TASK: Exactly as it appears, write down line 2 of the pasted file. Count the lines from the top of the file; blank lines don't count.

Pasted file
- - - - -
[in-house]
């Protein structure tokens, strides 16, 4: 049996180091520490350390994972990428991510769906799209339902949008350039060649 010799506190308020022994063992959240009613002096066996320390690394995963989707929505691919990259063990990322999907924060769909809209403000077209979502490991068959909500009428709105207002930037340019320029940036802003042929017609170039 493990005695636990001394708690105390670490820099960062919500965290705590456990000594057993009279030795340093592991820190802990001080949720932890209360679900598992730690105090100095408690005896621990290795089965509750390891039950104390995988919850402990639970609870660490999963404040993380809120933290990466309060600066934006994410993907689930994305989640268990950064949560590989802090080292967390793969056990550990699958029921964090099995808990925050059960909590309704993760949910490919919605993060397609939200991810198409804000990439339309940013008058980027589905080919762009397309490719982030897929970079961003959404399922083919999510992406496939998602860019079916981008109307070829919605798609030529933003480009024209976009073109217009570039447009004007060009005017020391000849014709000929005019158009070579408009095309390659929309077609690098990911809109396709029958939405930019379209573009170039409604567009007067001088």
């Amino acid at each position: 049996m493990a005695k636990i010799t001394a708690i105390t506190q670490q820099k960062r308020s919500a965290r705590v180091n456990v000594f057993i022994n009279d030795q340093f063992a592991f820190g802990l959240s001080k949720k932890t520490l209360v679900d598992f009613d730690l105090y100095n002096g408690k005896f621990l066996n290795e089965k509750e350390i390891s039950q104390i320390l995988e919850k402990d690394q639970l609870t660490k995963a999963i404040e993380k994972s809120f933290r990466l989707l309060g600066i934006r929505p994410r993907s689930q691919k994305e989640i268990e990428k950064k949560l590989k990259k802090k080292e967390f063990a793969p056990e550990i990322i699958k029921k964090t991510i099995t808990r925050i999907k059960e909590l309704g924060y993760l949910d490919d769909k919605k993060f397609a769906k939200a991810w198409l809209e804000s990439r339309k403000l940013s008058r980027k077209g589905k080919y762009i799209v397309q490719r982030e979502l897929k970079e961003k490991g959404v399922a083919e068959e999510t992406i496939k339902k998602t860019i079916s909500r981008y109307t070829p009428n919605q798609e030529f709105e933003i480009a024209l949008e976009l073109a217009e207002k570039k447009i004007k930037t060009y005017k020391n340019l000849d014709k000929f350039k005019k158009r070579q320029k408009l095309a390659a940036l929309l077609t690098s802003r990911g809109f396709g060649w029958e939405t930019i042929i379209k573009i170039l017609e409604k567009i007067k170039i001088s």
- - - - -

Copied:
């Protein structure tokens, strides 16, 4: 049996180091520490350390994972990428991510769906799209339902949008350039060649 010799506190308020022994063992959240009613002096066996320390690394995963989707929505691919990259063990990322999907924060769909809209403000077209979502490991068959909500009428709105207002930037340019320029940036802003042929017609170039 493990005695636990001394708690105390670490820099960062919500965290705590456990000594057993009279030795340093592991820190802990001080949720932890209360679900598992730690105090100095408690005896621990290795089965509750390891039950104390995988919850402990639970609870660490999963404040993380809120933290990466309060600066934006994410993907689930994305989640268990950064949560590989802090080292967390793969056990550990699958029921964090099995808990925050059960909590309704993760949910490919919605993060397609939200991810198409804000990439339309940013008058980027589905080919762009397309490719982030897929970079961003959404399922083919999510992406496939998602860019079916981008109307070829919605798609030529933003480009024209976009073109217009570039447009004007060009005017020391000849014709000929005019158009070579408009095309390659929309077609690098990911809109396709029958939405930019379209573009170039409604567009007067001088």